Can I use the Jvc HM100 as an A cam? - Page 2 at DVinfo.net

Go Back   DV Info Net > JVC ProHD & MPEG2 Camera Systems > JVC GY-HM 70/100/150 Series Camera Systems

JVC GY-HM 70/100/150 Series Camera Systems
GY-HM70, HM100, HM150 recording AVCHD MP4 & QuickTime .MOV to SDHC cards.


Reply
 
Thread Tools Search this Thread
Old July 11th, 2009, 11:01 PM   #16
Major Player
 
Join Date: Apr 2007
Location: NJ, USA
Posts: 339
Gy-hm100

I am not sure others have already seen this but I have seen first time and liked it:
JVC Professional - Camcorder MDL101845

Kaushik
Kaushik Parmar is offline   Reply With Quote
Old July 13th, 2009, 11:51 AM   #17
Inner Circle
 
Join Date: Sep 2002
Location: Vancouver, British Columbia (formerly Winnipeg, Manitoba) Canada
Posts: 4,087
Regarding size and quality and client perceptions:
I think that one of the things that CAN come up is if gear is somehow misrepresented OR an unfairly large amount is requested for the "rental".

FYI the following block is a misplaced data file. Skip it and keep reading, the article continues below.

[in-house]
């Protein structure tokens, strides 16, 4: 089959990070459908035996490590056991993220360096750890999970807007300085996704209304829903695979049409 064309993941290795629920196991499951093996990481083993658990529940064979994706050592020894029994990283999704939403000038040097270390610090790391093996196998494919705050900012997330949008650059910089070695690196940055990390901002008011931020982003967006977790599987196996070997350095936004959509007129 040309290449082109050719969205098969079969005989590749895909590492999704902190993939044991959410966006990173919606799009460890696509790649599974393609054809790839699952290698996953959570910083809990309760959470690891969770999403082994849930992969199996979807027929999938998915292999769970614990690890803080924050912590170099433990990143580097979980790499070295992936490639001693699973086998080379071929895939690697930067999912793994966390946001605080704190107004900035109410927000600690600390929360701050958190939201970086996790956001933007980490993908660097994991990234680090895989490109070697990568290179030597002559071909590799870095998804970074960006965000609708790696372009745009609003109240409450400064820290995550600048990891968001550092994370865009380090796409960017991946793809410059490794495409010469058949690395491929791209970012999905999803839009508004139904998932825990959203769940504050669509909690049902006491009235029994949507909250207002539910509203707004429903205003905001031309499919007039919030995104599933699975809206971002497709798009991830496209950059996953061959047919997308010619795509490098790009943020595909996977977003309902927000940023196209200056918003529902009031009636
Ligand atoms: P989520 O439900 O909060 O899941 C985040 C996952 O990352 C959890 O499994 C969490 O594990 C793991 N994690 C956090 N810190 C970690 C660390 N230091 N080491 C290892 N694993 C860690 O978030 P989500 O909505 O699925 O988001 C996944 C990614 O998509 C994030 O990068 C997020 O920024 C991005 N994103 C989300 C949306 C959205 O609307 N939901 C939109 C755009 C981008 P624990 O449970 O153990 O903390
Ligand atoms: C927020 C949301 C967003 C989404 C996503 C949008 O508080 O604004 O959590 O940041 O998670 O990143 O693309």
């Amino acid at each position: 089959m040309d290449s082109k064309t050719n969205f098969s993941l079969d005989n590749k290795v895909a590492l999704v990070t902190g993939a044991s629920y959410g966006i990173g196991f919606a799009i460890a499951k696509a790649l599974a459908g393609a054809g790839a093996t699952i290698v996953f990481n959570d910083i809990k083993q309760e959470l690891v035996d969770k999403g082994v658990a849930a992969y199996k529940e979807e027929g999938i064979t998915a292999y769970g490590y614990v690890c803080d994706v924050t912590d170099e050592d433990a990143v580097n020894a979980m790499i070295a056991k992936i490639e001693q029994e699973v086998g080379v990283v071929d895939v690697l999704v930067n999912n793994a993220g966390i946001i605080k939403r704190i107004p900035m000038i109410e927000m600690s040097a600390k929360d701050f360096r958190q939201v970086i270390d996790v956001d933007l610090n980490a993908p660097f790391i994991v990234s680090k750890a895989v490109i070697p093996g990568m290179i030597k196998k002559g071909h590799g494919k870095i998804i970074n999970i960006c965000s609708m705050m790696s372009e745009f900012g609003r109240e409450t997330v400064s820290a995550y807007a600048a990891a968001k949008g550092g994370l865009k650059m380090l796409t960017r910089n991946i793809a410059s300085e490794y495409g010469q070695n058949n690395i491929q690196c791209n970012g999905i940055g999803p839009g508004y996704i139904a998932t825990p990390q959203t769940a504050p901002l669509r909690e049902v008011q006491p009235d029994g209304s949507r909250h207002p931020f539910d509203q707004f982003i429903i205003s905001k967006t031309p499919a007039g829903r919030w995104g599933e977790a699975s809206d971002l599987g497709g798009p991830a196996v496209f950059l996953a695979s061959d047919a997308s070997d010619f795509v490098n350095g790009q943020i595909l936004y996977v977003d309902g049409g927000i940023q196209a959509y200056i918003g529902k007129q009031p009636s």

From personal experience:
A number of years ago, I had a gig for broadcast and had requested a second camera operator (a friend of a friend). I had rented a Sony D35 dockable head with DVCam back and had set aside a second similar kit, with Sachtler tripods. "Buddy" says, oh man, don't worry about it. I'll bring MY camera kit. How much are you paying for the Sony rentals?"

Rental was somewhere in the neighbourhood of $450 a day each kit. He says, oh no problem. I can do that for you on my kit.

The day of the shoot, "Buddy" shows up with a Canon XL-1 and a Velbon tripod and ONE stock battery that he says isn't QUITE fully charged so we'll need to use "my" camera more. I ask "so how much are you charging me for the rental?"

"$500. That's what you were going to pay for the other camera and tripod and this is just as good because it's digital too".

I shot the entire thing myself with one camera. I'm sure you can still see the boot mark on his arse.

The moral of this story: there are expectations that need to be met based on budget and end usage. If you are charging appropriately for your gear AND it is fit for the purpose, you should be fine. But IF you misrepresent your gear, it's suitability for purpose OR your abilities, be prepared to get called on it.